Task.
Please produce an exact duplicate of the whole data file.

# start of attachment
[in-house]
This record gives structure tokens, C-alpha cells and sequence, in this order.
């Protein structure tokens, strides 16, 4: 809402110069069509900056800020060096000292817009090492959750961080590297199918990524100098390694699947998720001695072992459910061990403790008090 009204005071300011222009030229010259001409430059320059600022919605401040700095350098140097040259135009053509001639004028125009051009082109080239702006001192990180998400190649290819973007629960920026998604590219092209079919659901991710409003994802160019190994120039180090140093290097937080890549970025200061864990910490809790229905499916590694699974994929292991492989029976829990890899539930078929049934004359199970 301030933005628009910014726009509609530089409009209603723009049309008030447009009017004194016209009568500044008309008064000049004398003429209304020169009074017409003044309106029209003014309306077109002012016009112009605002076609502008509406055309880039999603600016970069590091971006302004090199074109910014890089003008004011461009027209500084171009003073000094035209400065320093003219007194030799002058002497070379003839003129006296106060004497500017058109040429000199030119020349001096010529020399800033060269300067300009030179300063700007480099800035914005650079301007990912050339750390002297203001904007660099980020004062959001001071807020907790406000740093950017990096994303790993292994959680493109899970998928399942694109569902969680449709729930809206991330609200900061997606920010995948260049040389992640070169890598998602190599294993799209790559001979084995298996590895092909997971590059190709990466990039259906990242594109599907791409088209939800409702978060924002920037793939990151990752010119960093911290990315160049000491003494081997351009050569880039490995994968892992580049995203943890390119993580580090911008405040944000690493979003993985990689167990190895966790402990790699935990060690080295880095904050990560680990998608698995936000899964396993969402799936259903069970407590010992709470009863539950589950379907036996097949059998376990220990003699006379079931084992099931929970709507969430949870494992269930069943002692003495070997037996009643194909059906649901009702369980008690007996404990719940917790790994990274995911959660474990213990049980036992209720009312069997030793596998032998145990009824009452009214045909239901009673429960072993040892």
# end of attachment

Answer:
[in-house]
This record gives structure tokens, C-alpha cells and sequence, in this order.
């Protein structure tokens, strides 16, 4: 809402110069069509900056800020060096000292817009090492959750961080590297199918990524100098390694699947998720001695072992459910061990403790008090 009204005071300011222009030229010259001409430059320059600022919605401040700095350098140097040259135009053509001639004028125009051009082109080239702006001192990180998400190649290819973007629960920026998604590219092209079919659901991710409003994802160019190994120039180090140093290097937080890549970025200061864990910490809790229905499916590694699974994929292991492989029976829990890899539930078929049934004359199970 301030933005628009910014726009509609530089409009209603723009049309008030447009009017004194016209009568500044008309008064000049004398003429209304020169009074017409003044309106029209003014309306077109002012016009112009605002076609502008509406055309880039999603600016970069590091971006302004090199074109910014890089003008004011461009027209500084171009003073000094035209400065320093003219007194030799002058002497070379003839003129006296106060004497500017058109040429000199030119020349001096010529020399800033060269300067300009030179300063700007480099800035914005650079301007990912050339750390002297203001904007660099980020004062959001001071807020907790406000740093950017990096994303790993292994959680493109899970998928399942694109569902969680449709729930809206991330609200900061997606920010995948260049040389992640070169890598998602190599294993799209790559001979084995298996590895092909997971590059190709990466990039259906990242594109599907791409088209939800409702978060924002920037793939990151990752010119960093911290990315160049000491003494081997351009050569880039490995994968892992580049995203943890390119993580580090911008405040944000690493979003993985990689167990190895966790402990790699935990060690080295880095904050990560680990998608698995936000899964396993969402799936259903069970407590010992709470009863539950589950379907036996097949059998376990220990003699006379079931084992099931929970709507969430949870494992269930069943002692003495070997037996009643194909059906649901009702369980008690007996404990719940917790790994990274995911959660474990213990049980036992209720009312069997030793596998032998145990009824009452009214045909239901009673429960072993040892």